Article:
This story is by Zeina Bazazrbachi and was part of our 2016 Winter Writing Contest. You can find all the Winter Writing Contest stories here.
Today was the day it would finally come to an end. There was no need to worry about it, it was bound to happen. Nothing could prevent this event from occurring today. A part of him was relieved, the wait was almost over. Yet he couldn’t help but being filled with terror and agonizing distress.
It was a beautiful sunny day in Paris, as if the whole world was mocking him. The sun was shining in a cloudless sky, but he couldn’t enjoy any of it.
Everything about the Champs Elysées was the same as it would be today, only set in the later months of 1789. The monumental street was as beautiful as always. Solely one element stood out and inspired dreadful fear in everyone’s heart.
In the middle of the avenue of love and lights stood a massive guillotine. The purpose of that tremendous object was highly self explanatory: it was meant to be used for the execution that was taking place later today.
Nicholas was only one out of the half dozen people who were going to meet their Creator before sundown. It would be lying if Nicolas pretended he wasn’t uneasy and agitated. His legs felt weaker than cooked spaghetti and hands were shaking in perturbation. However, those emotions weren’t focused on his imminent death as much as they were on what he was leaving behind.
He was leaving her behind. He would never be able to be the support she needed, the friend and husband he was supposed to be. He was never going to be the father he always dreamed of being. It was impossible. How could he be a father when his head wasn’t even attached to the rest of his body anymore? How could he ever be a father when his body was disintegrating faster than his little boy or girl was growing? His whole body felt like it was a few centimeters away from falling apart. And he did not know which scenario was worse, if she showed up for his executions, or if she didn’t. Neither of those situations were ideal to say the least. Nicholas wanted her to be the last face he saw, but he couldn’t imagine putting her through seeing the guillotine fall upon his neck, seeing his head raised through the crowd and shown to the viewers as lesson.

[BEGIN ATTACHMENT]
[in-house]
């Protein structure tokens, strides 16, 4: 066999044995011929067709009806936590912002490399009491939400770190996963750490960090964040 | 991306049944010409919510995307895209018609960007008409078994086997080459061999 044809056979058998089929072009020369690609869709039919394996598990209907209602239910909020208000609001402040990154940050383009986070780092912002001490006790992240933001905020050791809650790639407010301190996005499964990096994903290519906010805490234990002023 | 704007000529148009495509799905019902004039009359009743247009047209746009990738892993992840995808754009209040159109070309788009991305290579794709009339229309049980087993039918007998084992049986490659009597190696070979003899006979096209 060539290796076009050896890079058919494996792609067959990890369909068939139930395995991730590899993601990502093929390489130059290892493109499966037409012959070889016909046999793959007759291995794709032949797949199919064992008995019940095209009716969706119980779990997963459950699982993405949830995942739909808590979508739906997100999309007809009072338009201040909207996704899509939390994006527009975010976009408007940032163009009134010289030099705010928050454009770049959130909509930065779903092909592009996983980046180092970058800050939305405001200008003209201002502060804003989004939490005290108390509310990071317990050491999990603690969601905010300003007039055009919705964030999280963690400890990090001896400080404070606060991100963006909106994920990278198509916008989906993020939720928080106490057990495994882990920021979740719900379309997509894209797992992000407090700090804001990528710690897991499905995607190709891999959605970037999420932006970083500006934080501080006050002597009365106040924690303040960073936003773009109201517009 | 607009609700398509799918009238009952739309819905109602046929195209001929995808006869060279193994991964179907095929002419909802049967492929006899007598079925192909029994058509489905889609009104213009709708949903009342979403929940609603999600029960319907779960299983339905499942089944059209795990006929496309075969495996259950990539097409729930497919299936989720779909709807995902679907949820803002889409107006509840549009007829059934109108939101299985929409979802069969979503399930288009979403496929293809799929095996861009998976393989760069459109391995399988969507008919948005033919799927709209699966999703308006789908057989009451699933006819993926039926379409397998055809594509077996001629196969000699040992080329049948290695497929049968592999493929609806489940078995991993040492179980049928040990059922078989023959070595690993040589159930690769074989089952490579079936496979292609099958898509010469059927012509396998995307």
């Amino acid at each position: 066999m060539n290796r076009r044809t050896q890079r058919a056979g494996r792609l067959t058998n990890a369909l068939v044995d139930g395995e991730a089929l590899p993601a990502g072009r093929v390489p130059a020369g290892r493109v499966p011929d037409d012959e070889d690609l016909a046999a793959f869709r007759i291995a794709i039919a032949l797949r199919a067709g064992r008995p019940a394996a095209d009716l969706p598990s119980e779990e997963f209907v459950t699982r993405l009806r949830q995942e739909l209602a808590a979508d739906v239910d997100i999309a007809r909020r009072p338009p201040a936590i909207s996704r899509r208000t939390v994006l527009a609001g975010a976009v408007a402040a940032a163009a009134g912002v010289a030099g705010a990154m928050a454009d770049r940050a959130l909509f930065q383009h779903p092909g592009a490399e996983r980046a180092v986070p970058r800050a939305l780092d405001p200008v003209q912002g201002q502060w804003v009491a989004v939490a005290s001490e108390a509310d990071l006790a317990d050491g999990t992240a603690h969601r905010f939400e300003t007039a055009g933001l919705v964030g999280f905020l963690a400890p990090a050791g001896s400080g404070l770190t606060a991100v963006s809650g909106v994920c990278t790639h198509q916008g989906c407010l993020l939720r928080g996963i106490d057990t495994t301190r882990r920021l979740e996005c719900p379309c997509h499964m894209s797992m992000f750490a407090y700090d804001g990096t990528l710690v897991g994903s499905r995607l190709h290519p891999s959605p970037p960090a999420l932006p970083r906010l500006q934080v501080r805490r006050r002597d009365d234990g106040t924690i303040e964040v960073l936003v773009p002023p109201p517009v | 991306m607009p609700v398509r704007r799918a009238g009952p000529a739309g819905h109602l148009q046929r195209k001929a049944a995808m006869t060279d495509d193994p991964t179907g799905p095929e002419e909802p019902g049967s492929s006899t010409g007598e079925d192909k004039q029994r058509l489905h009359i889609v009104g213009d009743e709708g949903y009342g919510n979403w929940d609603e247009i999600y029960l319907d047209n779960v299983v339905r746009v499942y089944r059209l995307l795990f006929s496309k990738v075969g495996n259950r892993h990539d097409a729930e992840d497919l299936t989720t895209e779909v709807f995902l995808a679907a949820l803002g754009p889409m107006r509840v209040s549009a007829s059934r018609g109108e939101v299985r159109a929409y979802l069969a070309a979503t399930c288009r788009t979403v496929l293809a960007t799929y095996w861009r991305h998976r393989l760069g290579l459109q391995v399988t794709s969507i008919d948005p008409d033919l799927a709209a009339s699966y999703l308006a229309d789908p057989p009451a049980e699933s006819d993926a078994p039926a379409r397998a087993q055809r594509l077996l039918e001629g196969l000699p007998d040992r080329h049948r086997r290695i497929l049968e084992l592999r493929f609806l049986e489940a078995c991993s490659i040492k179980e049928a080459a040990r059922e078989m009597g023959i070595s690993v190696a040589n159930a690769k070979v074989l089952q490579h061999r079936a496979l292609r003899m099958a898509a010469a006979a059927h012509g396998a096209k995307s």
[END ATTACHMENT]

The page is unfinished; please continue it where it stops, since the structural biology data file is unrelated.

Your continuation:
His head would be moved in a half circular motion in front of everyone’s eyes, as a token that justice was being served, but also as a warning for everyone who might one day consider doing something similar. This nearly ritualistic part of the execution was delivering an exceptionally clear message: this could be you one day, if you ever decide to cross the law. So I suggest you do otherwise.
She was in the audience, making her way towards the guillotine. She wanted to come earlier, but her parents wouldn’t allow her to go to that horrendous place. “It would harm both you and the baby!” they said repeatedly. “You cannot think that we are actually permitting you to watch your husband get his head chopped off.” Still, she ignored them and went to see Nicholas anyway.
She was going because she wanted to be there for him in his last moments, but she was also going because she could not stand the idea of never seeing him again.
They had said their goodbyes so many times, each time harder than the time before it, but it was of no use. It was still out of the question for both of them that this was actually the end. It couldn’t be. How could the world be so cruel and uncaring to permit such barbaric actions?
When Nicholas saw his expecting wife practically running towards him, pushing through the crowd, his face was so ecstatic and joyful that it was impossible to believe he was moments away from taking his last breath. He was agitated and began to run towards her too, forgetting where he was or how he should be acting. He was soon stopped by the guard who angrily retreated him from moving anymore. He nailed him to the ground and warned him about trying anything like that again. Nicholas did not see the point of that warning, whether he behaved like an obedient prisoner or not wasn’t going to affect anything. He was going to die both ways.